Ogereau, one of our beloved Anjou producer

Date: 22-02-2024


Nestled amidst the picturesque landscapes of Anjou, this family-owned estate boasts a legacy spanning generations, rooted in a profound understanding of the region's terroir and a passion for crafting exceptional wines. Renowned for their meticulous attention to detail and sustainable viticultural practices, Ogereau cultivates predominantly Chenin Blanc and Cabernet Franc grapes, showcasing the unique characteristics of the Loire Valley's diverse soils and microclimates.


You are the fifth generation of winegrowers. How do you feel about that?

We are indeed a family estate. The estate was created at the end of the 19th century by my great-grandfather after the phylloxera crisis. That gives us a certain humility. We're just one link in the chain. Just imagine, Chenin has been grown on our hillsides for over 1000 years in Anjou! So, one generation isn't much. We're here thanks to previous generations and we're committed to thinking long-term for future generations. That's also a strength. Passing on know-how from generation to generation gives us a detailed knowledge of our terroirs and their potential. This is the strength of the great wine regions of the old world. On the other hand, psychologically we may have a little less freedom than in pioneering vineyards. 


What challenges have you come up against (changing generations, changing consumer habits, etc.)?

The biggest challenge is adapting our viticultural practices to climate change. As winegrowers, we are in daily contact with the climate and we observe nature every day. Climate change is sudden and profound. A terroir is a precarious ecological balance. We have to adapt. There's nothing easy about that. Here in Anjou, spring frost has become our main problem. We also have very dry and very wet alternating seasons. Even 15 years ago, the climate was more temperate, with the famous "mildness of Anjou".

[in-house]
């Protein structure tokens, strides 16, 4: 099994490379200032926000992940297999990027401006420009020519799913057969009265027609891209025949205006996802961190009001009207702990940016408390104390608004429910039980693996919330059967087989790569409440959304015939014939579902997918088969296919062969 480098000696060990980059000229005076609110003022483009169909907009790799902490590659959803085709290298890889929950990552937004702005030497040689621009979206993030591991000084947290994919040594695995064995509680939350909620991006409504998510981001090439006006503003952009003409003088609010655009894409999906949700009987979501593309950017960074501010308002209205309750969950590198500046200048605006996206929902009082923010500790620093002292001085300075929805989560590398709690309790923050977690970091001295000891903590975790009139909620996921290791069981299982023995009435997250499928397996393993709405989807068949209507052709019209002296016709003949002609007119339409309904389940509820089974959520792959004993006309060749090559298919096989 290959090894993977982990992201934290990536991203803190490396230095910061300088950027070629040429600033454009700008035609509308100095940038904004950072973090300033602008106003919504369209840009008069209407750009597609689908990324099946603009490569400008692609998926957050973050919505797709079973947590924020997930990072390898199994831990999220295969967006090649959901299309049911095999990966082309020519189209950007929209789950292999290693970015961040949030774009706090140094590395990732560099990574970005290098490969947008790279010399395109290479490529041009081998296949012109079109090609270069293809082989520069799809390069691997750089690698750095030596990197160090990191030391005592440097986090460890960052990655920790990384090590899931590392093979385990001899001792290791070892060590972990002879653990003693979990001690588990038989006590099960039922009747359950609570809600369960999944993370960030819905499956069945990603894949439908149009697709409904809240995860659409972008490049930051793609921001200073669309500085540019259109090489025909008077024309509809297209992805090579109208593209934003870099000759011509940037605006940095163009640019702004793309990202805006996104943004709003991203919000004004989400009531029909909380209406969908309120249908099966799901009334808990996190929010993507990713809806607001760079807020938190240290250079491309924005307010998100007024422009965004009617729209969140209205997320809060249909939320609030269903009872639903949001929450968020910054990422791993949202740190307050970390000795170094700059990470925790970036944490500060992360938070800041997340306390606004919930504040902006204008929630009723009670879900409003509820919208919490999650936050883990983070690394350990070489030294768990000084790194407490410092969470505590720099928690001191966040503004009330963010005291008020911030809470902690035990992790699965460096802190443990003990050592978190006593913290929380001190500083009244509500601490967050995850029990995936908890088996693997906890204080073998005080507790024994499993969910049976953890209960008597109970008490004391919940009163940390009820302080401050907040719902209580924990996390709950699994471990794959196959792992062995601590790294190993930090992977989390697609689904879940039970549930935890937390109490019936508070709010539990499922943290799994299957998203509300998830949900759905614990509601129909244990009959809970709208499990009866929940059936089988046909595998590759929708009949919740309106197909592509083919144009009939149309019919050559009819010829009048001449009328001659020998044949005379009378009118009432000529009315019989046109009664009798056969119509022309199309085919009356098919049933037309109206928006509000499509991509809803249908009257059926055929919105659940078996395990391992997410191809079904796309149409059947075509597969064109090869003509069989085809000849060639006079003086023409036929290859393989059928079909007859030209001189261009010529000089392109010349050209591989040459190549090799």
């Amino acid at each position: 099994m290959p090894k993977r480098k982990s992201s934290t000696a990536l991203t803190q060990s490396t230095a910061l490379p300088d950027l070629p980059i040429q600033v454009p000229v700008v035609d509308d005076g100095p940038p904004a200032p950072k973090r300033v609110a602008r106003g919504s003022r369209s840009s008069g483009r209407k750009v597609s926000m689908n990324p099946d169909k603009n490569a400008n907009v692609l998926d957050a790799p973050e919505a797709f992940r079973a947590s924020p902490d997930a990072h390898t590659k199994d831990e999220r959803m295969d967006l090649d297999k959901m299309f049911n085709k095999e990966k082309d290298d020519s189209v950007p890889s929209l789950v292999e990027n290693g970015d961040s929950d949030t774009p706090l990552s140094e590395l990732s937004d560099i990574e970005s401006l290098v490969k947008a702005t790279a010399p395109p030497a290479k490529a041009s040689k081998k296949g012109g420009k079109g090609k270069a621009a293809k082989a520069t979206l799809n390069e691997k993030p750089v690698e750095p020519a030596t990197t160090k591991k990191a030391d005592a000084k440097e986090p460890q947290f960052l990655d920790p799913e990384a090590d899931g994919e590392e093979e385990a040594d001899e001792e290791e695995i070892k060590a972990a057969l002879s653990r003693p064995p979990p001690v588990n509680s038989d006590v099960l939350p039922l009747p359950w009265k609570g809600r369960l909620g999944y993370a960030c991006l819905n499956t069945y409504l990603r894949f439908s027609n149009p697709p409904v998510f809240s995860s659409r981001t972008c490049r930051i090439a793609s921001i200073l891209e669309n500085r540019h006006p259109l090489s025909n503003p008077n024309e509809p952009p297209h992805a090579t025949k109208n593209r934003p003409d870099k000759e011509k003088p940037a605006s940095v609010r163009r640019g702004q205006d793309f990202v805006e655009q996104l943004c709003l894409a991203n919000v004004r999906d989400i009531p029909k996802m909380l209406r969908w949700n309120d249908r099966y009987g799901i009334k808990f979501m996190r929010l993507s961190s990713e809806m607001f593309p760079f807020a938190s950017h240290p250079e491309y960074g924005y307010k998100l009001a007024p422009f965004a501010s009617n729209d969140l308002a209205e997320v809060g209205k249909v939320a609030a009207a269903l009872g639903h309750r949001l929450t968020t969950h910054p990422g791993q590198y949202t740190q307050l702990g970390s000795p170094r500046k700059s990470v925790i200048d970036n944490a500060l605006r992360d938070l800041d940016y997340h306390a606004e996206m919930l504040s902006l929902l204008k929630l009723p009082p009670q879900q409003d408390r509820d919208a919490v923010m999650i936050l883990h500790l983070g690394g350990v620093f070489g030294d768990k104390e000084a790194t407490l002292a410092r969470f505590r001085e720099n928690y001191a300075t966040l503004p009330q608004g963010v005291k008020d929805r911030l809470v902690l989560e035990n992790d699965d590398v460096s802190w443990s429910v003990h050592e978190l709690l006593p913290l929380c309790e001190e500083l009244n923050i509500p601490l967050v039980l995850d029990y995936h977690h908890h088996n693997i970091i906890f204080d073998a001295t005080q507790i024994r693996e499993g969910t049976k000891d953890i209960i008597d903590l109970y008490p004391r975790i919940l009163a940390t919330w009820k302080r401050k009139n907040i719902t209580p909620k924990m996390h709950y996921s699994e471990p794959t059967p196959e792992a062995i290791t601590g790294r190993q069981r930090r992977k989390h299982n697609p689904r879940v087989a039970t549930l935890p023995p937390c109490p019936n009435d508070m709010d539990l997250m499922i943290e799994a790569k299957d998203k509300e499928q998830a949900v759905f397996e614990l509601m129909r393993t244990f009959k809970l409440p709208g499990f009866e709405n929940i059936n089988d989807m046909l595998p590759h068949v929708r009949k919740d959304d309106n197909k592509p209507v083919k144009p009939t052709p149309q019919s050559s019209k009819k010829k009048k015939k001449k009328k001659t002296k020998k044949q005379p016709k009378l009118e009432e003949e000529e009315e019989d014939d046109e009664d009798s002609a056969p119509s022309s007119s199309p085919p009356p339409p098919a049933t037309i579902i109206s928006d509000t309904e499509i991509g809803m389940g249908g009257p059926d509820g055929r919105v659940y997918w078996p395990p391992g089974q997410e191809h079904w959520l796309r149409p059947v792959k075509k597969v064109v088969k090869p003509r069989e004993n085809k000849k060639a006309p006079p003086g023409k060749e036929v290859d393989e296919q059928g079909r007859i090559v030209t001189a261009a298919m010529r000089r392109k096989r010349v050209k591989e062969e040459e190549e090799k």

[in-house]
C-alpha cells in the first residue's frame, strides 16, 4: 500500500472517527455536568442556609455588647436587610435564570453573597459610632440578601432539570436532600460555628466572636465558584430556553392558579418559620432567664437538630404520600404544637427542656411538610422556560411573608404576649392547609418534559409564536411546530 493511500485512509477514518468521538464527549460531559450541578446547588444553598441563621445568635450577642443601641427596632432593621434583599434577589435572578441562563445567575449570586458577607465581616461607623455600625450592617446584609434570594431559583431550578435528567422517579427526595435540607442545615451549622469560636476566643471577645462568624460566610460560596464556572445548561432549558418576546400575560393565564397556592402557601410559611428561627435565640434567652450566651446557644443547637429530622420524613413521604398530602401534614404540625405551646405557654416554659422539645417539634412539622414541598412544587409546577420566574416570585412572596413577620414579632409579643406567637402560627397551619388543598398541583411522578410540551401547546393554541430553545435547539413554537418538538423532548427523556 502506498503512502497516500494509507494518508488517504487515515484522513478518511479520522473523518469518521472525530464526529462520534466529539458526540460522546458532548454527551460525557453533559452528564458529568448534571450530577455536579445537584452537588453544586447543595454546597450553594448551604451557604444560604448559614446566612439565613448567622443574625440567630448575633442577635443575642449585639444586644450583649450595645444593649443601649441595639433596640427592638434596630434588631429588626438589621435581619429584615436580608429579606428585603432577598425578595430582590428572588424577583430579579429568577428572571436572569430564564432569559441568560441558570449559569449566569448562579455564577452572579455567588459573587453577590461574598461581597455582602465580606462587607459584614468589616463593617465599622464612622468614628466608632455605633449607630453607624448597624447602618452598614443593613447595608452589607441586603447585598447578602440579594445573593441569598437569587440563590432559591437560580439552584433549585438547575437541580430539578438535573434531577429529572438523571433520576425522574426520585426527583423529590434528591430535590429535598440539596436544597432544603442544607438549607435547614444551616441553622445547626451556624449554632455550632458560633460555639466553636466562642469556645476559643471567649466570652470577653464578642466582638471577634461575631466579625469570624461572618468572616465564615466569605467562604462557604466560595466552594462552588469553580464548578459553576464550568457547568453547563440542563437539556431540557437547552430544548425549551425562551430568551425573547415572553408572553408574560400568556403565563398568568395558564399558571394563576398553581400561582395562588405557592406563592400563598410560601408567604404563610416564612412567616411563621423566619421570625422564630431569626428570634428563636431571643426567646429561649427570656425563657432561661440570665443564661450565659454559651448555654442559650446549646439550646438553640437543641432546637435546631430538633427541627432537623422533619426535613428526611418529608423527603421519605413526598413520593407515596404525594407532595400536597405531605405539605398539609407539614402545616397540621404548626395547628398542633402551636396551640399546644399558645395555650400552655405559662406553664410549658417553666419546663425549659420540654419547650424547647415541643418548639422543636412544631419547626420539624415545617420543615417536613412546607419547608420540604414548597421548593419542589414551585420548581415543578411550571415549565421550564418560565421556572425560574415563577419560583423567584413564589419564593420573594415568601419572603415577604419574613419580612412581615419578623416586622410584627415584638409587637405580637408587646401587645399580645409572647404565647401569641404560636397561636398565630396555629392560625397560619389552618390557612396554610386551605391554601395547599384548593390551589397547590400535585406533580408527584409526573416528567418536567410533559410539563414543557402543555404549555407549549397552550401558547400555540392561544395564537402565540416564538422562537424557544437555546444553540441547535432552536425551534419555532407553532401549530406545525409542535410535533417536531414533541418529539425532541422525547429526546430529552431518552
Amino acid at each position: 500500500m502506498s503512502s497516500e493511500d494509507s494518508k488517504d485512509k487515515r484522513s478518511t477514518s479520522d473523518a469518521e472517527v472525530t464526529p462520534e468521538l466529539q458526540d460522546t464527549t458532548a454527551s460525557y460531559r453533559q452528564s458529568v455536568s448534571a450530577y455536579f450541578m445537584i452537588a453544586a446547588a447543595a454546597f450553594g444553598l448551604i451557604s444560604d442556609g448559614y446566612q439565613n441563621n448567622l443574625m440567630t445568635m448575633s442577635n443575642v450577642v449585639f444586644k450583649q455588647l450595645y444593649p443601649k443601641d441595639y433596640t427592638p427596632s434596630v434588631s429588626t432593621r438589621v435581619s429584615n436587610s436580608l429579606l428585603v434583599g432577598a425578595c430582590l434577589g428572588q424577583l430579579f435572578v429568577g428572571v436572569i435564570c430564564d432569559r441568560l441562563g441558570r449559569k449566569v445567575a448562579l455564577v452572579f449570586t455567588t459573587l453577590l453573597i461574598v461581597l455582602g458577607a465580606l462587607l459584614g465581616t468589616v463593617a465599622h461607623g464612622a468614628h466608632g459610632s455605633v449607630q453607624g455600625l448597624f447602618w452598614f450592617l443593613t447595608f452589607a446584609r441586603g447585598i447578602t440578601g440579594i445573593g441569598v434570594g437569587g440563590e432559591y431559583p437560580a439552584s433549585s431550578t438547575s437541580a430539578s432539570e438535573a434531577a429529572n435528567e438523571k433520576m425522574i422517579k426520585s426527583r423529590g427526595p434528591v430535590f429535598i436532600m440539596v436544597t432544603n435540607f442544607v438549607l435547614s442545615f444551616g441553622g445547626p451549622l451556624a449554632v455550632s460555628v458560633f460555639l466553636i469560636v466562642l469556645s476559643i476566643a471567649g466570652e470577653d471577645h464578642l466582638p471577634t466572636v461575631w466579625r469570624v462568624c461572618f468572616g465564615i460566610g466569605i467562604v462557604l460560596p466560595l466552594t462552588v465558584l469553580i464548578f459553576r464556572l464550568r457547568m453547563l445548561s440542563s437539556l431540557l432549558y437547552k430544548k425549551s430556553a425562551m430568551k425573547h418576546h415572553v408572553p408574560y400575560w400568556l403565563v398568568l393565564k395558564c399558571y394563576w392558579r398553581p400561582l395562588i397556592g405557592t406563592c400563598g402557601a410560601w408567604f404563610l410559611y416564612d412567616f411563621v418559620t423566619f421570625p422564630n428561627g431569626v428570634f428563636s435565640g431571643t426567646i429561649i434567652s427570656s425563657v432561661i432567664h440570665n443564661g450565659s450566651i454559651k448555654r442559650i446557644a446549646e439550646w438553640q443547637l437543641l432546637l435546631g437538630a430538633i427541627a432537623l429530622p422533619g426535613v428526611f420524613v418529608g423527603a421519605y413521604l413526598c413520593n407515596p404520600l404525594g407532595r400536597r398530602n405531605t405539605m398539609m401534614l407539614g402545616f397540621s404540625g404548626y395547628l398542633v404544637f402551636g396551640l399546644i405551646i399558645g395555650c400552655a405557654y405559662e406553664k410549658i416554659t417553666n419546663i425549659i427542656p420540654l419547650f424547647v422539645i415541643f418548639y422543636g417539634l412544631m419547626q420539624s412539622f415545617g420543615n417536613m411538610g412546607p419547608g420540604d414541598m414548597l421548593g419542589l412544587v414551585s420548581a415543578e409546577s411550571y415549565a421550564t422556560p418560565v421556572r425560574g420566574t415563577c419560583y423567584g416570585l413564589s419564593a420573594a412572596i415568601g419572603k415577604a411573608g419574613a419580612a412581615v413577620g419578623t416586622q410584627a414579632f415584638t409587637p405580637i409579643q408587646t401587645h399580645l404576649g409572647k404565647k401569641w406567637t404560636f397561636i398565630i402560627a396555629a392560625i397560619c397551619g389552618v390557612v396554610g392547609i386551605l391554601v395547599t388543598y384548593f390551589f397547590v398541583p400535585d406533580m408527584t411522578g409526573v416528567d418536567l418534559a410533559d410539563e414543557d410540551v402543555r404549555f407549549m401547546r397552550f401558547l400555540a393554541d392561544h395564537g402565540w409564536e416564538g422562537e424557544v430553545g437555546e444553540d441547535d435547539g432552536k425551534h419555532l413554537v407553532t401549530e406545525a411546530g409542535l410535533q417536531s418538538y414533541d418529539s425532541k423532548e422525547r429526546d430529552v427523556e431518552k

What do you like so much about Chenin?

Chenin is our great historic grape variety. We've been growing it on our hillsides since the 9th century. It was selected in our region, between Anjou and Touraine. So it's an obvious choice. I love it because I grew up with it. It's a fascinating grape variety. It's a chameleon-like grape variety, a transmitter of terroir. It knows how to take a back seat to better express the identity of the place. In the mosaic of Anjou terroirs, it's fascinating to observe the differences in expression it can have. For example, in our vineyard, Bonnes Blanches and Vent de Spilite face each other on either side of the Layon, and yet the expression of the wines is so different. The Bonnes Blanches, made from weathered schist, are richer and denser, textured with fine pastry notes and beautiful bitters on the finish. Vent de Spilite is a wine with enormous energy and a superb, long finish. Chenin also has an incredible ability to produce wines in a variety of styles: great dry wines, superb off-dry wines and, of course, magical sweet and syrupy wines.


How do you choose which grape varieties to grow, except for Chenin?